/* Rate It icons */ /* Emojis */


4 June, 2022

A must see: Catch 'The Last Five Years' while you can

Yay… there’s a musical in town that’s a must-see.

But it’s not the highly-promoted 9 to 5 QPAC show. Instead, make tracks to La Boite Theatre and catch The Last Five Years while you can.

Jason Robert Brown’s The Last Five Years has been a popular show since its earliest performances (2001) and off-Broadway success (2002). But it was new to me.

The Last Five Years relates the story of two 20-something New Yorkers, who fall in and out of love over the course of five years.

Darren Yap (Director) describes The Last Five Years as a ‘complex song cycle.’

‘Complex’ because the husband retells the story in chronological order, while the wife shares her memories in reverse.

And a ‘song cycle’ because the show is sung-through (that is, there is hardly any spoken dialogue), which means that the two performers need to be able to sustain the show across the full 90 minutes.

Danielle Remulta (Cathy) and Robert Tripolino (Jamie) are well-cast.

Great vocal work, with a real sense of a passionate love affair that didn’t translate into a long marriage and insights as to how both characters felt about their parting.

Tripolino gives a standout performance: wonderful vocal range, great enunciation and perfectly able to convey the breadth of emotions, from the impetuous falling in love to the sadness that the relationship was over.

Remulta has a lovely voice and really conveyed the frustrations of being a wannabe performer (a great ‘A Summer in Ohio’) but I would have liked a better sound balance for some of the big notes (my ears were ringing a little when I left) and in a show where the story is sung, it’s important that the audience can hear every word.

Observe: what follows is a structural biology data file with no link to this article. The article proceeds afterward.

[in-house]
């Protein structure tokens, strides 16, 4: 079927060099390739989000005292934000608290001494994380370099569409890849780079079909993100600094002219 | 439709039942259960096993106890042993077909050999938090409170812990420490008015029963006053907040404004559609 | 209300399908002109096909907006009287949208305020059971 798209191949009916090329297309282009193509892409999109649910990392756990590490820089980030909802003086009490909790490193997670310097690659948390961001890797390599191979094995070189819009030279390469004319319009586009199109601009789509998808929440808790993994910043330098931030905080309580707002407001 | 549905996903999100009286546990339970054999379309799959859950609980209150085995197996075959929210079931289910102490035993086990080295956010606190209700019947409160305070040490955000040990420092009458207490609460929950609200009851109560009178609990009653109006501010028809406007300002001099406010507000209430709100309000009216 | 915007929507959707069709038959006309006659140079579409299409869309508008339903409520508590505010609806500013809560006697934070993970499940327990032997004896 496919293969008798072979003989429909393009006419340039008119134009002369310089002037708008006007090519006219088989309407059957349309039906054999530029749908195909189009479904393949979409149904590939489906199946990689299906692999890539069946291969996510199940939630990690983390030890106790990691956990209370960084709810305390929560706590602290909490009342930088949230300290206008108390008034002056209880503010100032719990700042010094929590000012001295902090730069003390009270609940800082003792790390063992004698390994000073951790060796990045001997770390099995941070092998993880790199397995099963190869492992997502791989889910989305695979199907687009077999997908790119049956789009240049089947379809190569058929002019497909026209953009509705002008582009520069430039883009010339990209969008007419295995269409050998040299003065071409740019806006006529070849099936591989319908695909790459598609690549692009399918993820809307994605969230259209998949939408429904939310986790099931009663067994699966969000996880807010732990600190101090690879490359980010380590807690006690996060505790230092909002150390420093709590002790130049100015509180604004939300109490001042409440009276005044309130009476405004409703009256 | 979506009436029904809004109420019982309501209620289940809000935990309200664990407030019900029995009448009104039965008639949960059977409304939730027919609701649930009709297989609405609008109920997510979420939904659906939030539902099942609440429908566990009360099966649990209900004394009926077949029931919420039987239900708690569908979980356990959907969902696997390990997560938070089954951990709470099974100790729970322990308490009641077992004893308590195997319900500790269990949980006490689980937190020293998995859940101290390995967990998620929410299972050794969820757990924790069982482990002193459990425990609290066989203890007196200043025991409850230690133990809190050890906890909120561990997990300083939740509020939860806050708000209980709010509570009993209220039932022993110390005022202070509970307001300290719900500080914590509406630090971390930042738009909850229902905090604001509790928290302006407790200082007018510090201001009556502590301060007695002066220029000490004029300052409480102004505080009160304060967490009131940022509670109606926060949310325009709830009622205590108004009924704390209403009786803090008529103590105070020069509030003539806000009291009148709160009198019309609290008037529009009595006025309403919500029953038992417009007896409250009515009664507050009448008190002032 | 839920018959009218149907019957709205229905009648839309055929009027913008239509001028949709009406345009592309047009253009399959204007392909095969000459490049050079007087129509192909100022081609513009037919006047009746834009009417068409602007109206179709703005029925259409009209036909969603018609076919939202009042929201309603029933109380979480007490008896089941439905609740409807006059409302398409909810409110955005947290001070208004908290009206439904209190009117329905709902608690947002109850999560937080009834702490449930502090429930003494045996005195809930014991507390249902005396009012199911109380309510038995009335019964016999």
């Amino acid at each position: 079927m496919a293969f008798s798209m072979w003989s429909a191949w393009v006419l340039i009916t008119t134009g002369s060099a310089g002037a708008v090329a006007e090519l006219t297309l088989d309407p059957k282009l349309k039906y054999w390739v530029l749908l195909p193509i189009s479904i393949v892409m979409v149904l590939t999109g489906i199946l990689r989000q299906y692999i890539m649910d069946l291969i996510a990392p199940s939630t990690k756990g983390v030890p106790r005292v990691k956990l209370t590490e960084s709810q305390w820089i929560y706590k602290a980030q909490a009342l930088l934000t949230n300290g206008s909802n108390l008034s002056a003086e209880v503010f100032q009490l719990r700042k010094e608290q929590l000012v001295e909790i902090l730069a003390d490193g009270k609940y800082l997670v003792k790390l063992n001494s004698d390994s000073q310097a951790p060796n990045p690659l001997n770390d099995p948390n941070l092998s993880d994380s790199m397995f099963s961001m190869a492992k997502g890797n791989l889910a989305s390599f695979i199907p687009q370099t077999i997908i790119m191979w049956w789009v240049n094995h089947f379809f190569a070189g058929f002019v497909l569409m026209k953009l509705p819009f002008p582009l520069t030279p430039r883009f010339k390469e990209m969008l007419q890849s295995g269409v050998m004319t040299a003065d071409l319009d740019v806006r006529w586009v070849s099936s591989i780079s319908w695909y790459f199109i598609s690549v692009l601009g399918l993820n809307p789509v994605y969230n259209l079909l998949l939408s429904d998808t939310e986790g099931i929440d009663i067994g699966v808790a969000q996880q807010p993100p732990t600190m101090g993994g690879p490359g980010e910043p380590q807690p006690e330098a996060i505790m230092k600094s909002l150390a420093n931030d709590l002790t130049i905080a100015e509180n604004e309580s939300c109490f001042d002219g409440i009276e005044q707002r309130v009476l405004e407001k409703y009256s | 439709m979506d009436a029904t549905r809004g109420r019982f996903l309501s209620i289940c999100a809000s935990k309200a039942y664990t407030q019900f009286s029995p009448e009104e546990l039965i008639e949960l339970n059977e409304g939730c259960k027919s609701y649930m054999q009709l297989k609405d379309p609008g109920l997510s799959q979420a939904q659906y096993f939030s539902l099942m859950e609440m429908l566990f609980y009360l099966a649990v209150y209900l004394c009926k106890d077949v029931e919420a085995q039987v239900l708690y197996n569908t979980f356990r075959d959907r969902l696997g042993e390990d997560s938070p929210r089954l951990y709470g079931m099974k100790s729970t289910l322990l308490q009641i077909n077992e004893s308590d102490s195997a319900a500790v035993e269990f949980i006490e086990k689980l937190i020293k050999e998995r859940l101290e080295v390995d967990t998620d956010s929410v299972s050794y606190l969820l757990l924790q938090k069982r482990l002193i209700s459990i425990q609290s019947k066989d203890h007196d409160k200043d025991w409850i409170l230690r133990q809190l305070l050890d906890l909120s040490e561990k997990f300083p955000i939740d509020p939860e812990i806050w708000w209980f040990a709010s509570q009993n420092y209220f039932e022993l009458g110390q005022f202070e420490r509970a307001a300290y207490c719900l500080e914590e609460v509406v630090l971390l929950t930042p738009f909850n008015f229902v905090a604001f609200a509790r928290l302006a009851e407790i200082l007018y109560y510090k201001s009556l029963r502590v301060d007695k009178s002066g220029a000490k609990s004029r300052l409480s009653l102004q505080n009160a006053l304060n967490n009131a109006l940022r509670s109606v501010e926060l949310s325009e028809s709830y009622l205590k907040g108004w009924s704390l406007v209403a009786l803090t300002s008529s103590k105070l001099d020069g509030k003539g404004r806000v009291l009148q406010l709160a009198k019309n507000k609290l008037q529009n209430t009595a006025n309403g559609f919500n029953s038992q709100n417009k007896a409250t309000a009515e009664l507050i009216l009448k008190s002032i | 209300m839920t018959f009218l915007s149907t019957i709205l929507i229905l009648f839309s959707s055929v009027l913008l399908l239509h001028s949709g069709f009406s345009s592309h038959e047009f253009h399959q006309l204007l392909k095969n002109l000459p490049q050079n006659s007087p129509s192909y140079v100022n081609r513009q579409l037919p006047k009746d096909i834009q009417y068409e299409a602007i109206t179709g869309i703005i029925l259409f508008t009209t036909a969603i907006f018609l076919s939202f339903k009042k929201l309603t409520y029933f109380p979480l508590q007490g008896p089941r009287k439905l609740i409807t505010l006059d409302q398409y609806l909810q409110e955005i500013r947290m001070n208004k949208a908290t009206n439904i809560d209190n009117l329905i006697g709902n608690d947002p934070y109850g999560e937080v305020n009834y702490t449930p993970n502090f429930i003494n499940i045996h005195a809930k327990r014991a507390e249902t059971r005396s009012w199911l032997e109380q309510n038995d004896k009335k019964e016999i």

I loved the staging. Darren Yap and Chloe Greaves (Set & Costume Designer) used the La Boite Roundhouse space to full effect, as the actors entered and/or left through the aisles and across the three levels of the set.

The score is wonderful (Jason Robert Brown, writer and composer), and the musicians were excellent.

Placing the instrumentalists on stage (again, across three levels) created a sense of a busy New York skyline, as well as making the musicians part of the action.

Hats off to James Dobinson (Music Director and piano), Annie Silva (Violin), David Freisberg (Cello), Dr. Danielle Bentley (Cello), Joel Woods (Guitar) and Patrick Farrell (Bass Guitar); to pull off such a memorable performance when seated in three different spaces onstage is to be applauded.

There is a but. Having decided not to read anything about the show until after the performance, I completely missed the ‘he said/she said’ forwards/backwards telling of the story (his in chronological order and hers in reverse).

Which meant that there were moments when I wondered if Remulta was playing the former wife and the new lover.

Perhaps a clearer use of the space (his space/her space?), of a clock (going forward and then backwards?), or even the design of the set itself might have helped. But if you are reading this before you go to the show, or read the program notes while waiting to go in, then you won’t have the same occasional confusion.

But (!) this does not stop me from wholeheartedly recommending this show. Go for the music, for the performances (in particular to see Robert Tripolino), and for the staging and design; and enjoy the conversations afterwards about the ‘he said/she said’ story.

Great show, great musicians, great staging, and a great evening out.